Shakespeare has had
significant influence from the time of his death until today, in contemporary movies, plays, and poems. Many authors have
been influenced and inspired by his works, and the phrases and words he has contributed to the English language.
The reason Shakespeare
has survived the test of time is due to what he writes and how he writes it. No one is better at summing up human emotions
in simple, yet eloquent phrases. Shakespeare’s stories surpass time and culture, which is why many authors continue
to adapt them. Shakespeare’s characters are like no other, particularly his tragic heroes. All of his characters are
complex, Macbeth’s good nature turns into greed and ambition because of his wife who convinces him to kill the King.
Many writers have admired
and thus been influenced and inspired by Shakespeare. He has influenced many English poets, particularly Romantic poets such
as Samuel Taylor Coleridge. In the late 17th century, English poet John Milton wrote a well-known epitaph on Shakespeare called
"An Epitaph on the admirable Dramatic Poet, W. Shakespeare". This work appears in the Second Folio, the 1632 edition of William
Shakespeare’s works. In this work, Milton talks about Shakespeare’s influence on him and his immortality, Thou
in our wonder and astonishment, Hast built thyself a live-long monument.
In the 18th century,
there was Alexander Pope, one of the greatest poets of the Enlightenment. Pope wrote an edition of Shakespeare on 1725, with
significant commentary. Pope also makes many references to Shakespeare in his many works.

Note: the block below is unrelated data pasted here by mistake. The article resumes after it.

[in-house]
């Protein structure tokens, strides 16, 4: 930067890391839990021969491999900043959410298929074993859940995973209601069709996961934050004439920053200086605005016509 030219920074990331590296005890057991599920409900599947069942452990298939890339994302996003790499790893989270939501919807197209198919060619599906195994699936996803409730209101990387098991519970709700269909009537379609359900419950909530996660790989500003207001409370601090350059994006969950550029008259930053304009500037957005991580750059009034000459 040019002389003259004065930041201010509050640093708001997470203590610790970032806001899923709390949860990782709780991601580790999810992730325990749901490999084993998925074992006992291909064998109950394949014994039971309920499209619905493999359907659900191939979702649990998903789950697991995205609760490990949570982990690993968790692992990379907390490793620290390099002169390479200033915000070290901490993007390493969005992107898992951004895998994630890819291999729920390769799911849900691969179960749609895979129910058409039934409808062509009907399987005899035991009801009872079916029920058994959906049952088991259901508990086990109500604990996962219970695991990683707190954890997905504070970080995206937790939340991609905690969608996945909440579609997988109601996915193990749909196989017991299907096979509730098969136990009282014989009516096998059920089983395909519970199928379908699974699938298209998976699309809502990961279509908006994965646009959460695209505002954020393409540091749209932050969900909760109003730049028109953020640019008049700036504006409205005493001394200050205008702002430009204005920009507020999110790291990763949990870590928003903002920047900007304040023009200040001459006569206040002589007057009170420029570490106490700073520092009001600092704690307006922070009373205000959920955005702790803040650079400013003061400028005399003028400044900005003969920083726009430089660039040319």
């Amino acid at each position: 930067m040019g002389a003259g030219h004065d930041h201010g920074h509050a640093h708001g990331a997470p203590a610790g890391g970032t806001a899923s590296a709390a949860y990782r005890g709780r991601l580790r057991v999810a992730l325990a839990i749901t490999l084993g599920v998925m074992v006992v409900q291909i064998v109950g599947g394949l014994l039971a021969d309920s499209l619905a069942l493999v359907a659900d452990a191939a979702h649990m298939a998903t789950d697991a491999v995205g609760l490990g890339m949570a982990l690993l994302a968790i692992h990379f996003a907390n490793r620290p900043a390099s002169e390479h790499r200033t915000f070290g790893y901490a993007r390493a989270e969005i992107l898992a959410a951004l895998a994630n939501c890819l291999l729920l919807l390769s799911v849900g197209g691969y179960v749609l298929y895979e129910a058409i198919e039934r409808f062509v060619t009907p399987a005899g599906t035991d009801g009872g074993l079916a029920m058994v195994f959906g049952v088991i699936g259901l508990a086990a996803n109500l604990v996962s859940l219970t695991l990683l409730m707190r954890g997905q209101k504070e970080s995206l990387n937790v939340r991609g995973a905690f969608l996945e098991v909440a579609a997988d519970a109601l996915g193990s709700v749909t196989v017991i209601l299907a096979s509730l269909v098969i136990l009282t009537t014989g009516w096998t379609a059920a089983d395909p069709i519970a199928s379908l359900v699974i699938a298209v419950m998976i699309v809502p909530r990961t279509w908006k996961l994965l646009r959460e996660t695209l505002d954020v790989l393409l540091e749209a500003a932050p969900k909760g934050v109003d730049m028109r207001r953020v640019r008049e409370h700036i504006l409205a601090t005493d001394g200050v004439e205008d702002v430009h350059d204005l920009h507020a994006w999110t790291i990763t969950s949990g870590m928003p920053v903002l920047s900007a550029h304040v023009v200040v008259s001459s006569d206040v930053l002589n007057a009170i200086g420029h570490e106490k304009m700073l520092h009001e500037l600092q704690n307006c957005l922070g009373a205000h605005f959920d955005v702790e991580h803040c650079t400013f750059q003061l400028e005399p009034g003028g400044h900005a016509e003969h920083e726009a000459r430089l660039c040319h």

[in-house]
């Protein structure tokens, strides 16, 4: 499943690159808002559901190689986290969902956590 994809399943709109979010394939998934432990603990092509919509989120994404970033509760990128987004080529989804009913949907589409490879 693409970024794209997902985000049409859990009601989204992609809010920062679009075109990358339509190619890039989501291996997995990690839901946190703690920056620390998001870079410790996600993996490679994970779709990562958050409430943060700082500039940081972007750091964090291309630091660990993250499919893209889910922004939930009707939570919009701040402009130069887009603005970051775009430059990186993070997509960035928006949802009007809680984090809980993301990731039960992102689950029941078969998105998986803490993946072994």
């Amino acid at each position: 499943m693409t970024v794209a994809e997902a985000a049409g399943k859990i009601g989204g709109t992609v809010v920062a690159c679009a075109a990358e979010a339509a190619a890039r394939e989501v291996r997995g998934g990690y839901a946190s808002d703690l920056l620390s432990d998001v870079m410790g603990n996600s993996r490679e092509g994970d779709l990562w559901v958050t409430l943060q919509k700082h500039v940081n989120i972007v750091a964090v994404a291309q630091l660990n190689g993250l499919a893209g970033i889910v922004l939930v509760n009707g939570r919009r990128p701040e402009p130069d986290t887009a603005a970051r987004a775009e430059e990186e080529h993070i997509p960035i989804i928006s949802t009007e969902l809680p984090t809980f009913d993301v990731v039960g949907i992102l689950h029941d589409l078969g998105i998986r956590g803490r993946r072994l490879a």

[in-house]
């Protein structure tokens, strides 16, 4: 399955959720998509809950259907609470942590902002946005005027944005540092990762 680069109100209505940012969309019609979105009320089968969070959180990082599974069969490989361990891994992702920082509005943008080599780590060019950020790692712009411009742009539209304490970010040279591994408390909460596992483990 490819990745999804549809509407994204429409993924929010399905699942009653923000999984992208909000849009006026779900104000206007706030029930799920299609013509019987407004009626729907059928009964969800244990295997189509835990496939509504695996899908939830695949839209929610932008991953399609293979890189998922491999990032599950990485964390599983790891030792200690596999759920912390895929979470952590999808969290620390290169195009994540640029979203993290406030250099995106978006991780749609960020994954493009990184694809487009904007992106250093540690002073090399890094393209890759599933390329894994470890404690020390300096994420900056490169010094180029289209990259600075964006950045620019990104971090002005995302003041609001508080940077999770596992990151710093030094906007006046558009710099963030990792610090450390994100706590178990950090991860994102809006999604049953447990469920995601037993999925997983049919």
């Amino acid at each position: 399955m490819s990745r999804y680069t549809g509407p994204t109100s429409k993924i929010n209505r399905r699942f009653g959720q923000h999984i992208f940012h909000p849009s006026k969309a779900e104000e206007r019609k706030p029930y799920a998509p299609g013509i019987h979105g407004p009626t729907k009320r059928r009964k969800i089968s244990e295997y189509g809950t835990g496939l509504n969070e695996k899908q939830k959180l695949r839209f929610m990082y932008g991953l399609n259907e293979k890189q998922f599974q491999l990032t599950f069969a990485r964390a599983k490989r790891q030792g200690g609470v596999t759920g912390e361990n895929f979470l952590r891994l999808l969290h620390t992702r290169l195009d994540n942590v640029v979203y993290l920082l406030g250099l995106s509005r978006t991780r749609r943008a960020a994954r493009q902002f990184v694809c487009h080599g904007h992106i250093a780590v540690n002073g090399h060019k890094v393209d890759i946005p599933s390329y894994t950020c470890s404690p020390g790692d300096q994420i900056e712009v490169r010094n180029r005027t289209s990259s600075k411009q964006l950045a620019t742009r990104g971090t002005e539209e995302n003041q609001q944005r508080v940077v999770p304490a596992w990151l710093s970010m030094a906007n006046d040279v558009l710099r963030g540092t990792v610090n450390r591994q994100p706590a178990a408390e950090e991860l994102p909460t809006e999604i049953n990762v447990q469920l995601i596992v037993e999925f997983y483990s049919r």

In the 19th century
John Keats, one of the principle poets of the English Romantic Movement, was so greatly influenced by Shakespeare that every
time Keats would write, he would keep Shakespeare’s works next to him for inspiration and guidance. In Keats’s
poems Shakespeare’s style is replicated and plenty of his imagery is found. Keats never failed to mention his greatest
role-model in personnel letters to friends.
Shakespeare has also
influenced major novelists such as Herman Melville, Charles Dickens, Thomas Dickens and William Faulkner. Dickens uses many
quotations throughout his works. Dickens has also derived at least twenty-five of his titles from Shakespeare. Melville was
even more influenced by Shakespeare. He not only used devices such as formal stage directions and extended soliloquies in
Moby-Dick. Melville used the classic Shakespearean tragic figure, as his novel’s main antagonist, Captain Ahab;a great
man brought down by his faults.
was loved by even those who mocked him. World renowned author, George Bernard Shaw ridiculed those who worshipped Shakespeare,
inventing the term bardolatry, to denote the study of Shakespeare. He secretly greatly admired Shakespeare.